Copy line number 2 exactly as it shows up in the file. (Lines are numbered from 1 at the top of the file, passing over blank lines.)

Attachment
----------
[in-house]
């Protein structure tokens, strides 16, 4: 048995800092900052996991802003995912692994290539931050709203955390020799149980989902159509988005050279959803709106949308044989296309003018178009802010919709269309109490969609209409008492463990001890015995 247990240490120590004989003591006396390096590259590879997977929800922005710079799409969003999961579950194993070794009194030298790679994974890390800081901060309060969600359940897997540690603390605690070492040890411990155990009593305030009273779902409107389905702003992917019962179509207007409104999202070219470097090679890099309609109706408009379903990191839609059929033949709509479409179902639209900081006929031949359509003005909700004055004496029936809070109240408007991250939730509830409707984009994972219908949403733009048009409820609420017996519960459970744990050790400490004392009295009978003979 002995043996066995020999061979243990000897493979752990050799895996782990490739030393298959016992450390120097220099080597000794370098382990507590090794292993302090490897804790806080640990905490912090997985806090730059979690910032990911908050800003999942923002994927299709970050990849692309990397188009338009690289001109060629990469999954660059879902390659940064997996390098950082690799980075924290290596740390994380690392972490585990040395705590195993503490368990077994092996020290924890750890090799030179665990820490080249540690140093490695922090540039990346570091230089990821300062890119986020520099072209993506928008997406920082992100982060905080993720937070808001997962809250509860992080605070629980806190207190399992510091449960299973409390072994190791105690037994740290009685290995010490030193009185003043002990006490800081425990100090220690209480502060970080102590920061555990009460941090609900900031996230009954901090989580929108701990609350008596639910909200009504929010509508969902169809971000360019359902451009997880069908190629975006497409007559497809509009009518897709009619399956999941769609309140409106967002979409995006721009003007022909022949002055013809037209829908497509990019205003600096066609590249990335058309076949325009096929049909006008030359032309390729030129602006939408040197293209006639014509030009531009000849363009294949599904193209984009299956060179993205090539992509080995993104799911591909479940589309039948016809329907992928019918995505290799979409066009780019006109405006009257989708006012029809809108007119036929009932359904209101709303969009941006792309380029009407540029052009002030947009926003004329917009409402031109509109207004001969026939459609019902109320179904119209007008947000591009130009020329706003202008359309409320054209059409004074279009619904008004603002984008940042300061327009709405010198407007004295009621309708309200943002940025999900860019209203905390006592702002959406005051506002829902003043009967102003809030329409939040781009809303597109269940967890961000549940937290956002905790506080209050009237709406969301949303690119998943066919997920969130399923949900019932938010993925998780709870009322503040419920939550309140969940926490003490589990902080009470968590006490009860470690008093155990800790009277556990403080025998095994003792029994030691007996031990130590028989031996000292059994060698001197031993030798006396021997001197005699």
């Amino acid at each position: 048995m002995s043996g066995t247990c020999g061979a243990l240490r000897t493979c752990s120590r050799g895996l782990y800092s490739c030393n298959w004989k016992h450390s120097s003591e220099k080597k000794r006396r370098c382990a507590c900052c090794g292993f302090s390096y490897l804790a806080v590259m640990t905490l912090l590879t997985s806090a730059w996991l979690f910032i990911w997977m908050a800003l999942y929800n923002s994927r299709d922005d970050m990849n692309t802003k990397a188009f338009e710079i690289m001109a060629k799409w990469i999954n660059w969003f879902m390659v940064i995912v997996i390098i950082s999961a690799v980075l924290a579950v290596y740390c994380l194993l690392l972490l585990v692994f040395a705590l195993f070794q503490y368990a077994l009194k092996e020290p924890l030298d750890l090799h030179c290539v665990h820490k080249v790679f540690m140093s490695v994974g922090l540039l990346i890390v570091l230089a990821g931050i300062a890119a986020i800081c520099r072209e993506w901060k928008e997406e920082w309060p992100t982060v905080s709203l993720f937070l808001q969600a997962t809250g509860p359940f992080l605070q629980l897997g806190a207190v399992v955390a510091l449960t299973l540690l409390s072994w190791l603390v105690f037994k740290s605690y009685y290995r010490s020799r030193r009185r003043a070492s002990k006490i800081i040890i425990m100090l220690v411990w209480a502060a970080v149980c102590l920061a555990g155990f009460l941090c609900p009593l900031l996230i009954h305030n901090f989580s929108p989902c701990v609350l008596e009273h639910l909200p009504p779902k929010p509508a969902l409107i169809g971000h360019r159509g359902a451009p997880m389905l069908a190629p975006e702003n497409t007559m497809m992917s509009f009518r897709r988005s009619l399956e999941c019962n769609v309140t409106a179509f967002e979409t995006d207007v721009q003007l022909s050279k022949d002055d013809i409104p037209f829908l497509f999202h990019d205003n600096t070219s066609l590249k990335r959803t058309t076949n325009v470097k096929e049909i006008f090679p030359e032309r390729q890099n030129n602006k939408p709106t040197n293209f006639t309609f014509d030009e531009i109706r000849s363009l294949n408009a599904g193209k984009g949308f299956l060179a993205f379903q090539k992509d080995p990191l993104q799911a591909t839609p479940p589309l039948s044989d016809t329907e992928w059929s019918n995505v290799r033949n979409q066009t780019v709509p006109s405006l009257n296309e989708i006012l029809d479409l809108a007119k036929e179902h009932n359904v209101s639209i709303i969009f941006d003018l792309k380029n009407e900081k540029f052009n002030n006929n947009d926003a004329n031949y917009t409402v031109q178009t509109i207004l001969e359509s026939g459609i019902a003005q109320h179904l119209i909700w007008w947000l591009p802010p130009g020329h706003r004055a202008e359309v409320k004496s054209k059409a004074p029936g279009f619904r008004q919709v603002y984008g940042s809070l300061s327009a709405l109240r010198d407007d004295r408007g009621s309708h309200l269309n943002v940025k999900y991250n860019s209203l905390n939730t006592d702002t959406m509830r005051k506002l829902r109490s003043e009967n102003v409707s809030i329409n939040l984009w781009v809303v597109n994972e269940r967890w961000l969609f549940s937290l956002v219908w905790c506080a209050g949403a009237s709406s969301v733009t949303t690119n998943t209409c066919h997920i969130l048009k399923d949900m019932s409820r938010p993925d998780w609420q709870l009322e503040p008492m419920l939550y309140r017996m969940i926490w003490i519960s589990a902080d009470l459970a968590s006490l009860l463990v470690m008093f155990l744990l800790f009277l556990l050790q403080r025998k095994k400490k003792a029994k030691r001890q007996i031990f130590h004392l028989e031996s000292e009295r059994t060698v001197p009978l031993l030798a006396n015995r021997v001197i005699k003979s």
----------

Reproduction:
């Protein structure tokens, strides 16, 4: 048995800092900052996991802003995912692994290539931050709203955390020799149980989902159509988005050279959803709106949308044989296309003018178009802010919709269309109490969609209409008492463990001890015995 247990240490120590004989003591006396390096590259590879997977929800922005710079799409969003999961579950194993070794009194030298790679994974890390800081901060309060969600359940897997540690603390605690070492040890411990155990009593305030009273779902409107389905702003992917019962179509207007409104999202070219470097090679890099309609109706408009379903990191839609059929033949709509479409179902639209900081006929031949359509003005909700004055004496029936809070109240408007991250939730509830409707984009994972219908949403733009048009409820609420017996519960459970744990050790400490004392009295009978003979 002995043996066995020999061979243990000897493979752990050799895996782990490739030393298959016992450390120097220099080597000794370098382990507590090794292993302090490897804790806080640990905490912090997985806090730059979690910032990911908050800003999942923002994927299709970050990849692309990397188009338009690289001109060629990469999954660059879902390659940064997996390098950082690799980075924290290596740390994380690392972490585990040395705590195993503490368990077994092996020290924890750890090799030179665990820490080249540690140093490695922090540039990346570091230089990821300062890119986020520099072209993506928008997406920082992100982060905080993720937070808001997962809250509860992080605070629980806190207190399992510091449960299973409390072994190791105690037994740290009685290995010490030193009185003043002990006490800081425990100090220690209480502060970080102590920061555990009460941090609900900031996230009954901090989580929108701990609350008596639910909200009504929010509508969902169809971000360019359902451009997880069908190629975006497409007559497809509009009518897709009619399956999941769609309140409106967002979409995006721009003007022909022949002055013809037209829908497509990019205003600096066609590249990335058309076949325009096929049909006008030359032309390729030129602006939408040197293209006639014509030009531009000849363009294949599904193209984009299956060179993205090539992509080995993104799911591909479940589309039948016809329907992928019918995505290799979409066009780019006109405006009257989708006012029809809108007119036929009932359904209101709303969009941006792309380029009407540029052009002030947009926003004329917009409402031109509109207004001969026939459609019902109320179904119209007008947000591009130009020329706003202008359309409320054209059409004074279009619904008004603002984008940042300061327009709405010198407007004295009621309708309200943002940025999900860019209203905390006592702002959406005051506002829902003043009967102003809030329409939040781009809303597109269940967890961000549940937290956002905790506080209050009237709406969301949303690119998943066919997920969130399923949900019932938010993925998780709870009322503040419920939550309140969940926490003490589990902080009470968590006490009860470690008093155990800790009277556990403080025998095994003792029994030691007996031990130590028989031996000292059994060698001197031993030798006396021997001197005699």